Any one who has fallen under the impression, so industriously propagated by the ingenious enmity of Jefferson’s old age, that Patrick Henry was a man of but meagre information and of extremely slender intellectual resources, ignorant especially of law, of political science, and of history, totally lacking in logical power and in precision of statement, with nothing to offset these deficiencies excepting a strange gift of overpowering, dithyrambic [wildly enthusiastic] eloquence, will find it hard, as he turns over the leaves on which are recorded the debates of the Virginia convention, to understand just how such a person could have made the speeches which are there attributed to Patrick Henry, or how a mere rhapsodist could have thus held his ground, in close hand-to-hand combat, for twenty-three days, against such antagonists, on all the difficult subjects of law, political science, and history involved in the Constitution of the United States, — while showing at the same time every quality of good generalship as a tactician and as a party leader. “There has been, I am aware,” says an eminent historian of the Constitution,” a modern scepticism concerning Patrick Henry’s abilities; but I cannot share it. . . . The manner in which he carried on the opposition to the Constitution in the convention of Virginia, for nearly a whole month, shows that he possessed other powers besides those of great natural eloquence.”[Curtis, Hist. Const. ii. 561, note.]

But, now, what were Patrick Henry’s objections to the new Constitution?

First of all, let it be noted that his objections did not spring from any hostility to the union of the thirteen States, or from any preference for a separate union of the Southern States. Undoubtedly there had been a time, especially under the provocations connected with the Mississippi business, when he and many other Southern statesmen sincerely thought that there might be no security for their interests even under the Confederation, and that this lack of security would be even more glaring and disastrous under the new Constitution. Such, for example, seems to have been the opinion of Governor Benjamin Harrison, as late as October the 4th, 1787, on which date he thus wrote to Washington: “I cannot divest myself of an opinion that … if the Constitution is carried into effect, the States south of the Potomac will be little more than appendages to those to the north-‘ward of it.” [Writings of Washington, ix. 266, note]It is very probable that this sentence accurately reflects, likewise, Patrick Henry’s mood of thought at that time. Nevertheless, whatever may have been his thought under the sectional suspicions and alarms of the preceding months, it is certain that, at the date of the Virginia convention, he had come to see that the thirteen States must, by all means, try to keep together. “I am persuaded,” said he, in reply to Randolph, “of what the honorable gentleman says, ‘ that separate confederacies will ruin us.'” “Sir,” he exclaimed on another occasion, “the dissolution of the Union is most abhorrent to my mind. The first thing I have at heart is American liberty; the second thing is American union.” Again he protested: “I mean not to breathe the spirit, nor utter the language, of secession.” [Elliot, Debates, iii. 161, 57, 63]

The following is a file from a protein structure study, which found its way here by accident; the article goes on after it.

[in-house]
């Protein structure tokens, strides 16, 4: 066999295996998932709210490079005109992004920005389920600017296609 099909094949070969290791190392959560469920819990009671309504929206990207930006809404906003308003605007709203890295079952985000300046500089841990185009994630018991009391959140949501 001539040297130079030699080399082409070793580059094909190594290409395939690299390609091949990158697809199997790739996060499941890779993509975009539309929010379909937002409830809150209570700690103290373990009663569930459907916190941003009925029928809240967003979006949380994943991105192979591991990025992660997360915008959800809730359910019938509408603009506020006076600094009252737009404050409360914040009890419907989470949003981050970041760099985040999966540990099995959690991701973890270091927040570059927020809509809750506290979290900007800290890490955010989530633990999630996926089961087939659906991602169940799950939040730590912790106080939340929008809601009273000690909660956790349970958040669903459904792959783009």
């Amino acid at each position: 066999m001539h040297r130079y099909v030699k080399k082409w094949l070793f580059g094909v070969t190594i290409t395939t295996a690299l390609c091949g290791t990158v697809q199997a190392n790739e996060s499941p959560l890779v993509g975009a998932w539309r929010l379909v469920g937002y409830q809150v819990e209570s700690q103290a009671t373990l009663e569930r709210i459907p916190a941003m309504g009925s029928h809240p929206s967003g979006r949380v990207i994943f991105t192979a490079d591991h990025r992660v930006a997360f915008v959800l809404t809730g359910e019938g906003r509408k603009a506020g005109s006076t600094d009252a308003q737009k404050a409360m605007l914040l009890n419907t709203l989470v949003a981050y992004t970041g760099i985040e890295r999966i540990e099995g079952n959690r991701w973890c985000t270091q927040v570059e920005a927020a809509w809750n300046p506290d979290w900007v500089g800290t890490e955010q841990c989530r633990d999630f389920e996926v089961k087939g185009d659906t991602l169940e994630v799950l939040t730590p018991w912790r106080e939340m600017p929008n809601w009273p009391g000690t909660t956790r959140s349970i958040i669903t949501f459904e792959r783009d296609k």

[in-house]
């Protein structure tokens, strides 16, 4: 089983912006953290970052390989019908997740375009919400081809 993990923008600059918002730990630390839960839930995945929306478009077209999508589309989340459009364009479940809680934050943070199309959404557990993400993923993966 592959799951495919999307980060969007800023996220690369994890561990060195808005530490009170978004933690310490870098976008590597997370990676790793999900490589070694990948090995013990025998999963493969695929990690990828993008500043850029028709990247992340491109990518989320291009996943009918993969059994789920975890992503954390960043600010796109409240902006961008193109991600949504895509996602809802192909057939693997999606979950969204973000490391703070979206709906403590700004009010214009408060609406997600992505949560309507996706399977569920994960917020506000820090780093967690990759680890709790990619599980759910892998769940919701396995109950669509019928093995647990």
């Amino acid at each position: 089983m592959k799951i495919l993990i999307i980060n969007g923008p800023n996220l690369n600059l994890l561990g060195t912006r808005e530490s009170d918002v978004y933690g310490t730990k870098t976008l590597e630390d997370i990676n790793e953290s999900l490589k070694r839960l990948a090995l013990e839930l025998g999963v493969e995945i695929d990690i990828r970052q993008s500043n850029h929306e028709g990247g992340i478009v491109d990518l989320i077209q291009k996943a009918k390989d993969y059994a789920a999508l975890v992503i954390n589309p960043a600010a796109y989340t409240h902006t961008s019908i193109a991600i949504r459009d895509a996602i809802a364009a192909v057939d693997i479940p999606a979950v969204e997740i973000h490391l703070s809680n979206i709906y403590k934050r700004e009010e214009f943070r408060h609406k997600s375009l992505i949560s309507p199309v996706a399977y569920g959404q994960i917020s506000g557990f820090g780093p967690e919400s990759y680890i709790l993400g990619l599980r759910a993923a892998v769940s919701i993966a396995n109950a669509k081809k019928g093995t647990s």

In the second place, he admitted that there were great defects in the old Confederation, and that those defects ought to be cured by proper amendments, particularly in the direction of greater strength to the federal government. But did the proposed Constitution embody such amendments? On the contrary, that Constitution, instead of properly amending the old Confederation, simply annihilated it, and replaced it by something radically different and radically dangerous.

“The federal convention ought to have amended the old system; for this purpose they were solely delegated; the object of their mission extended to no other consideration.” “The distinction between a national government and a confederacy is not sufficiently discerned. Had the delegates who were sent to Philadelphia a power to propose a consolidated government, instead of a confederacy?” “Here is a resolution as radical as that which separated us from Great Britain. It is radical in this transition; our rights and privileges are endangered, and the sovereignty of the States will be relinquished: and cannot we plainly see that this is actually the case? The rights of conscience, trial by jury, liberty of the press, all your immunities and franchises, all pretensions to human rights and privileges, are rendered insecure, if not lost, by this change, so loudly talked of by some, so inconsiderately by others.” “A number of characters, of the greatest eminence in this country, object to this government for its consolidating tendency. This is not imaginary. It is a formidable reality. If consolidation proves to be as mischievous to this country as it has been to other countries, what will the poor inhabitants of this country do? This government will operate like an ambuscade. It will destroy the state governments, and swallow the liberties of the people, without giving previous notice. If gentlemen are willing to run the hazard, let them run it; but I shall exculpate myself by my opposition and monitory warnings within these walls.” [Elliot, Debates, iii. 23, 52, 44, 156]

But, in the third place, besides transforming the old confederacy into a centralized and densely consolidated government, and clothing that government with enormous powers over States and over individuals, what had this new Constitution provided for the protection of States and of individuals? Almost nothing. It had created a new and a tremendous power over us; it had failed to cover us with any shield, or to interpose any barrier, by which, in case of need, we might save ourselves from the wanton and fatal exercise of that power. In short, the new Constitution had no bill of rights. But “a bill of rights,” he declared, is “indispensably necessary.”